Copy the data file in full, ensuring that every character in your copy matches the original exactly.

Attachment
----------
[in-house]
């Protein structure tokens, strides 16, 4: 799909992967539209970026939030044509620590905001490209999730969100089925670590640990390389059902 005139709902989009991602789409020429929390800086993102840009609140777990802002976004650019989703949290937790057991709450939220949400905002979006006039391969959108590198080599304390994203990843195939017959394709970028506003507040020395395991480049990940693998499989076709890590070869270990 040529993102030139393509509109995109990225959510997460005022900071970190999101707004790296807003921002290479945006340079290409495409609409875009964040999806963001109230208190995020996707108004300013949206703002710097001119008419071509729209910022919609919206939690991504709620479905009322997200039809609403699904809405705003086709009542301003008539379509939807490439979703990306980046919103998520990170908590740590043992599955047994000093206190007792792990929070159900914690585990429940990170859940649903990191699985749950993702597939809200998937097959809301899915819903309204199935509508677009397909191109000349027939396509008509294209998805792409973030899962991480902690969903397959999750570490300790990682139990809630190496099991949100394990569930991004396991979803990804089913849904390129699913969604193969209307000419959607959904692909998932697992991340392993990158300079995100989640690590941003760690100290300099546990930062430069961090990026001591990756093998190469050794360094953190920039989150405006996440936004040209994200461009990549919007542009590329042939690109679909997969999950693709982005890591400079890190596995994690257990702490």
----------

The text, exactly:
[in-house]
């Protein structure tokens, strides 16, 4: 799909992967539209970026939030044509620590905001490209999730969100089925670590640990390389059902 005139709902989009991602789409020429929390800086993102840009609140777990802002976004650019989703949290937790057991709450939220949400905002979006006039391969959108590198080599304390994203990843195939017959394709970028506003507040020395395991480049990940693998499989076709890590070869270990 040529993102030139393509509109995109990225959510997460005022900071970190999101707004790296807003921002290479945006340079290409495409609409875009964040999806963001109230208190995020996707108004300013949206703002710097001119008419071509729209910022919609919206939690991504709620479905009322997200039809609403699904809405705003086709009542301003008539379509939807490439979703990306980046919103998520990170908590740590043992599955047994000093206190007792792990929070159900914690585990429940990170859940649903990191699985749950993702597939809200998937097959809301899915819903309204199935509508677009397909191109000349027939396509008509294209998805792409973030899962991480902690969903397959999750570490300790990682139990809630190496099991949100394990569930991004396991979803990804089913849904390129699913969604193969209307000419959607959904692909998932697992991340392993990158300079995100989640690590941003760690100290300099546990930062430069961090990026001591990756093998190469050794360094953190920039989150405006996440936004040209994200461009990549919007542009590329042939690109679909997969999950693709982005890591400079890190596995994690257990702490």